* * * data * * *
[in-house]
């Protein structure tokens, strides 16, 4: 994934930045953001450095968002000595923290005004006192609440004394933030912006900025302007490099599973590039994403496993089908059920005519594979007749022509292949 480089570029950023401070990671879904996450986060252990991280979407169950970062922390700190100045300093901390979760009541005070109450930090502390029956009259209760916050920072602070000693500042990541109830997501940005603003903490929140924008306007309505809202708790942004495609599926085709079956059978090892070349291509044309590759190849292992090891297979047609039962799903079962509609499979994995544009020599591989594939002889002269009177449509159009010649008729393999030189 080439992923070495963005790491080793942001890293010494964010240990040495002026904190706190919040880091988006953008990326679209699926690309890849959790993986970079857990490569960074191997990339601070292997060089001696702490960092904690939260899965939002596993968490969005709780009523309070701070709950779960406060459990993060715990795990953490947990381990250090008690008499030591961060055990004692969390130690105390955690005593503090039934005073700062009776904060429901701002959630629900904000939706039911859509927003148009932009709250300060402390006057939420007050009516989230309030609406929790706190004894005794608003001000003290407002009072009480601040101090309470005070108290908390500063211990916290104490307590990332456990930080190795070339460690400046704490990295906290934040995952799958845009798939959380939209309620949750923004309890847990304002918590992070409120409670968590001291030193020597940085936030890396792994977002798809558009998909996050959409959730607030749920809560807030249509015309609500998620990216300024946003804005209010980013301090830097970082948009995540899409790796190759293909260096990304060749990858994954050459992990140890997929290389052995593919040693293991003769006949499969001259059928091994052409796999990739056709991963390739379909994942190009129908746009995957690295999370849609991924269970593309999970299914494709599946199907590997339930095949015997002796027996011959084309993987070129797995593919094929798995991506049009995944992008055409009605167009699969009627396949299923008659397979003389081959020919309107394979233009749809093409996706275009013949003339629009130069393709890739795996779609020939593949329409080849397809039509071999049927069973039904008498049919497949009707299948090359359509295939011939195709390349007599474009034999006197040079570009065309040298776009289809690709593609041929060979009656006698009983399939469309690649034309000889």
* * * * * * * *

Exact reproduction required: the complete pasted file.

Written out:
[in-house]
């Protein structure tokens, strides 16, 4: 994934930045953001450095968002000595923290005004006192609440004394933030912006900025302007490099599973590039994403496993089908059920005519594979007749022509292949 480089570029950023401070990671879904996450986060252990991280979407169950970062922390700190100045300093901390979760009541005070109450930090502390029956009259209760916050920072602070000693500042990541109830997501940005603003903490929140924008306007309505809202708790942004495609599926085709079956059978090892070349291509044309590759190849292992090891297979047609039962799903079962509609499979994995544009020599591989594939002889002269009177449509159009010649008729393999030189 080439992923070495963005790491080793942001890293010494964010240990040495002026904190706190919040880091988006953008990326679209699926690309890849959790993986970079857990490569960074191997990339601070292997060089001696702490960092904690939260899965939002596993968490969005709780009523309070701070709950779960406060459990993060715990795990953490947990381990250090008690008499030591961060055990004692969390130690105390955690005593503090039934005073700062009776904060429901701002959630629900904000939706039911859509927003148009932009709250300060402390006057939420007050009516989230309030609406929790706190004894005794608003001000003290407002009072009480601040101090309470005070108290908390500063211990916290104490307590990332456990930080190795070339460690400046704490990295906290934040995952799958845009798939959380939209309620949750923004309890847990304002918590992070409120409670968590001291030193020597940085936030890396792994977002798809558009998909996050959409959730607030749920809560807030249509015309609500998620990216300024946003804005209010980013301090830097970082948009995540899409790796190759293909260096990304060749990858994954050459992990140890997929290389052995593919040693293991003769006949499969001259059928091994052409796999990739056709991963390739379909994942190009129908746009995957690295999370849609991924269970593309999970299914494709599946199907590997339930095949015997002796027996011959084309993987070129797995593919094929798995991506049009995944992008055409009605167009699969009627396949299923008659397979003389081959020919309107394979233009749809093409996706275009013949003339629009130069393709890739795996779609020939593949329409080849397809039509071999049927069973039904008498049919497949009707299948090359359509295939011939195709390349007599474009034999006197040079570009065309040298776009289809690709593609041929060979009656006698009983399939469309690649034309000889």